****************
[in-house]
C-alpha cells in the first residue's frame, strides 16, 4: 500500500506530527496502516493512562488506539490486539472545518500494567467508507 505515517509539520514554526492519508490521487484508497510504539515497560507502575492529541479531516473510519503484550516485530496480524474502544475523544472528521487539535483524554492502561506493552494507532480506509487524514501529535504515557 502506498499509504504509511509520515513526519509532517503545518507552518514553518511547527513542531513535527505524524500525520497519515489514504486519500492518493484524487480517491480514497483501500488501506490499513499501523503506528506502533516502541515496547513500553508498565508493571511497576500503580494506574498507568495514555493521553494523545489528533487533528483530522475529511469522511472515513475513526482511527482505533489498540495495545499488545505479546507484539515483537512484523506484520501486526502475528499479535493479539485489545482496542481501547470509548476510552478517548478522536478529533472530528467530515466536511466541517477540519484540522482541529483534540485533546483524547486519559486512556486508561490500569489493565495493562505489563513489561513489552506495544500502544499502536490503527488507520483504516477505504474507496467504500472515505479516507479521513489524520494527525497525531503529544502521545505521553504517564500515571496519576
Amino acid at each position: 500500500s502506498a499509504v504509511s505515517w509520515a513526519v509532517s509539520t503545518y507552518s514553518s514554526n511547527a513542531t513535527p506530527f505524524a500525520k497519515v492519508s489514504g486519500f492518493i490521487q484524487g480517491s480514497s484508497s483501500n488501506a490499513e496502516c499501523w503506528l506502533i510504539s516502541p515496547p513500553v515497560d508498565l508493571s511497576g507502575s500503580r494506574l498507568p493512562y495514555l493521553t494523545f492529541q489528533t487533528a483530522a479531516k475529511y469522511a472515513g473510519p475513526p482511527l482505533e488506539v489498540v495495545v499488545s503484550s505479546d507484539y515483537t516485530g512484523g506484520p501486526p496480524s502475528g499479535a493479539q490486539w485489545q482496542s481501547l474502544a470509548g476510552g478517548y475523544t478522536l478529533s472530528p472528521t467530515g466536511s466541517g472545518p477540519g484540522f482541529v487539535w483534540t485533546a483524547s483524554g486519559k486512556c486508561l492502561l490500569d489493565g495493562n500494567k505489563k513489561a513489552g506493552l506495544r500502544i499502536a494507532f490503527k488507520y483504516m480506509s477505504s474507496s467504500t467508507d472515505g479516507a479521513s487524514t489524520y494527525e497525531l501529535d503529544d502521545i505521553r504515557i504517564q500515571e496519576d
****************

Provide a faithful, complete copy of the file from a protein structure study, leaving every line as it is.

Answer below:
[in-house]
C-alpha cells in the first residue's frame, strides 16, 4: 500500500506530527496502516493512562488506539490486539472545518500494567467508507 505515517509539520514554526492519508490521487484508497510504539515497560507502575492529541479531516473510519503484550516485530496480524474502544475523544472528521487539535483524554492502561506493552494507532480506509487524514501529535504515557 502506498499509504504509511509520515513526519509532517503545518507552518514553518511547527513542531513535527505524524500525520497519515489514504486519500492518493484524487480517491480514497483501500488501506490499513499501523503506528506502533516502541515496547513500553508498565508493571511497576500503580494506574498507568495514555493521553494523545489528533487533528483530522475529511469522511472515513475513526482511527482505533489498540495495545499488545505479546507484539515483537512484523506484520501486526502475528499479535493479539485489545482496542481501547470509548476510552478517548478522536478529533472530528467530515466536511466541517477540519484540522482541529483534540485533546483524547486519559486512556486508561490500569489493565495493562505489563513489561513489552506495544500502544499502536490503527488507520483504516477505504474507496467504500472515505479516507479521513489524520494527525497525531503529544502521545505521553504517564500515571496519576
Amino acid at each position: 500500500s502506498a499509504v504509511s505515517w509520515a513526519v509532517s509539520t503545518y507552518s514553518s514554526n511547527a513542531t513535527p506530527f505524524a500525520k497519515v492519508s489514504g486519500f492518493i490521487q484524487g480517491s480514497s484508497s483501500n488501506a490499513e496502516c499501523w503506528l506502533i510504539s516502541p515496547p513500553v515497560d508498565l508493571s511497576g507502575s500503580r494506574l498507568p493512562y495514555l493521553t494523545f492529541q489528533t487533528a483530522a479531516k475529511y469522511a472515513g473510519p475513526p482511527l482505533e488506539v489498540v495495545v499488545s503484550s505479546d507484539y515483537t516485530g512484523g506484520p501486526p496480524s502475528g499479535a493479539q490486539w485489545q482496542s481501547l474502544a470509548g476510552g478517548y475523544t478522536l478529533s472530528p472528521t467530515g466536511s466541517g472545518p477540519g484540522f482541529v487539535w483534540t485533546a483524547s483524554g486519559k486512556c486508561l492502561l490500569d489493565g495493562n500494567k505489563k513489561a513489552g506493552l506495544r500502544i499502536a494507532f490503527k488507520y483504516m480506509s477505504s474507496s467504500t467508507d472515505g479516507a479521513s487524514t489524520y494527525e497525531l501529535d503529544d502521545i505521553r504515557i504517564q500515571e496519576d